We solve the problem, answer the question and help contractors make a ‘connection’ between the law and their work. As our first question indicates, knowing how the ‘current’ rules apply can be tricky. For some contractors, adding a specialty class can open a ‘pipeline’ of new business opportunity. Finally, take note, every contractor in California may be asked to put their ‘hands up’ for fingerprinting . . .
Q: Our company currently holds a “C-20″(HVAC) and “C-38″(Refrigeration) State License. When installing a walk-in cooler or freezer, we always get a city mechanical permit. However, does our “C-38″ or “C-20″ allow for the connection of the fan coil from a provided electrical circuit? If so, where can this statement be found in writing? Thank you for helping with this question.
A: If installing a refrigerator, refrigerated room or other insulated refrigerated spaces (such as a walk-in cooler), it’s proper to handle all work related to this installation including the electrical connection. By definition, a “C-38″ contractor (Board Rules and Regulations 832.38) can install, maintain, service and repair related ducts, blowers, registers and thermostatic controls for the control of temperatures below 50F.
Further, B&P Section 7059 states that a specialty contractor can take and execute a contract involving two or more trades if the performance of that work is “incidental and supplemental” to the work for which the specialty contractor is licensed.
Q: As a licensed “B” contractor, we often perform light plumbing tasks in the overall context of a job – things like changing angle stops, installing a sink or a faucet, etc. Sometimes these tasks are subbed out to a “C-36″(Plumbing); other times they are performed by one of my employees. I am currently considering hiring an experienced plumber as an employee to offer a more complete array of plumbing services (pipe re-routes, relocation of drains, installation of tubs, etc.). This individual, while experienced in the trade, has no license of his own. My question is, as a general “B” contractor, can we simply offer plumbing services under our current license, or do we have to have a “C-36″? As always, thanks for your advice.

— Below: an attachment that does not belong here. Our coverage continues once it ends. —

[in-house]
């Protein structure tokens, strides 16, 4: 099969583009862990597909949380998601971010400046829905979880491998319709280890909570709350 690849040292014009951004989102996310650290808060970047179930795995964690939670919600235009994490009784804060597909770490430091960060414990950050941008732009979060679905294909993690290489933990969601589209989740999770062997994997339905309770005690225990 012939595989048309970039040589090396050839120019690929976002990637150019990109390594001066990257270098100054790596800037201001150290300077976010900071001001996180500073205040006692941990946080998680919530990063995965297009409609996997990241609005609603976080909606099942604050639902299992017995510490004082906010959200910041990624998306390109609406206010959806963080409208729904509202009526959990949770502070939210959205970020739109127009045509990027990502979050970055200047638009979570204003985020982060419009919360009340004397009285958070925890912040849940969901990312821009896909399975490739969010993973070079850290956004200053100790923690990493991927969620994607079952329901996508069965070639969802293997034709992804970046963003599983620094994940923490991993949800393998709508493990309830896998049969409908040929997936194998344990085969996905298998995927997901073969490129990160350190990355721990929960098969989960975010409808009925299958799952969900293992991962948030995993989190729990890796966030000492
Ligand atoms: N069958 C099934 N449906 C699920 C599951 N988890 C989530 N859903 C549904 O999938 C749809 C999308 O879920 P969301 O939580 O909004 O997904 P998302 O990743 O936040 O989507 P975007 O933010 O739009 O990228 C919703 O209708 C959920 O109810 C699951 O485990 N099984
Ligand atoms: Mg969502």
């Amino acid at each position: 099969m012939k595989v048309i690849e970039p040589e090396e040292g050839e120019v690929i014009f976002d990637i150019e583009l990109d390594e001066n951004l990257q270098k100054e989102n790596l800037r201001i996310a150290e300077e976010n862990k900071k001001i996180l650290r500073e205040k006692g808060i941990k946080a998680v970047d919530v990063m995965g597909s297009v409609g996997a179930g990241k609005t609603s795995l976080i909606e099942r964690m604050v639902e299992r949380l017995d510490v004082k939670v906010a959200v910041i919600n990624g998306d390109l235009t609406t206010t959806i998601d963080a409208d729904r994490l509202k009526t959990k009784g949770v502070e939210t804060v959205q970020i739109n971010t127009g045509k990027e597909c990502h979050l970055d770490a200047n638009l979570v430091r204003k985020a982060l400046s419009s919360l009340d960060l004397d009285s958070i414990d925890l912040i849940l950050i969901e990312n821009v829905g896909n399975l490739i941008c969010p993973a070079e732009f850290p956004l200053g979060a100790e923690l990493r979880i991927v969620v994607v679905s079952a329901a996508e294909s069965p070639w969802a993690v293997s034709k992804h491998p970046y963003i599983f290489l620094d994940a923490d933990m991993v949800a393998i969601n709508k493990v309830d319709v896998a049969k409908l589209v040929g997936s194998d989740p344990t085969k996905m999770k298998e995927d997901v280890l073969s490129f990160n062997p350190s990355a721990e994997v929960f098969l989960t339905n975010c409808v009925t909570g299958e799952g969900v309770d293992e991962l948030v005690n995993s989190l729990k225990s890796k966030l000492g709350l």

A: As you know, A “B” contractor can self-perform most trades including plumbing (personally or through their employee) if it is part of a project involving two or more unrelated trades or crafts. For example, a job installing a new tub/shower would be fine if combined with painting a room or putting in new flooring. You cannot however, advertise to perform “plumbing only” under a general license. To do so you would need to add the “C-36″ to your license with you as the Responsible Managing Officer (RMO) or an experienced employee as the Responsible Managing Employee (RME). You can continue to sub out these “plumbing only” projects to a properly licensed “C-36″.
Q: I would like to know if I could pursue a contractor’s license for the “B”, “C-29″ and “C-27″. I have worked as a project manager for over 5 years. Please let me know if I would need to test in all areas? Thank you.
A: While the CSLB should ultimately allow you to obtain these license classifications, you may only apply — and test — for one at a time. The Board will require that someone certify 4 or more years experience in general building (“B”), masonry (“C-29″) and landscaping (“C-27″) before approving you to sit for these exams.
CONTRACTOR ALERT: The CA Department of Consumer Affairs is considering a plan to require fingerprinting for ALL contractors – no matter how many years they have been licensed. Presently, the State’s fingerprinting program is only triggered if you apply for a new license, add a class, replace a qualifier, etc. This legislative proposal would mandate that all presently licensed contractors get fingerprinted as a condition of renewing their contractor license. So far, many in the construction industry – including myself -have spoken out strongly AGAINST this idea. More information as it becomes available.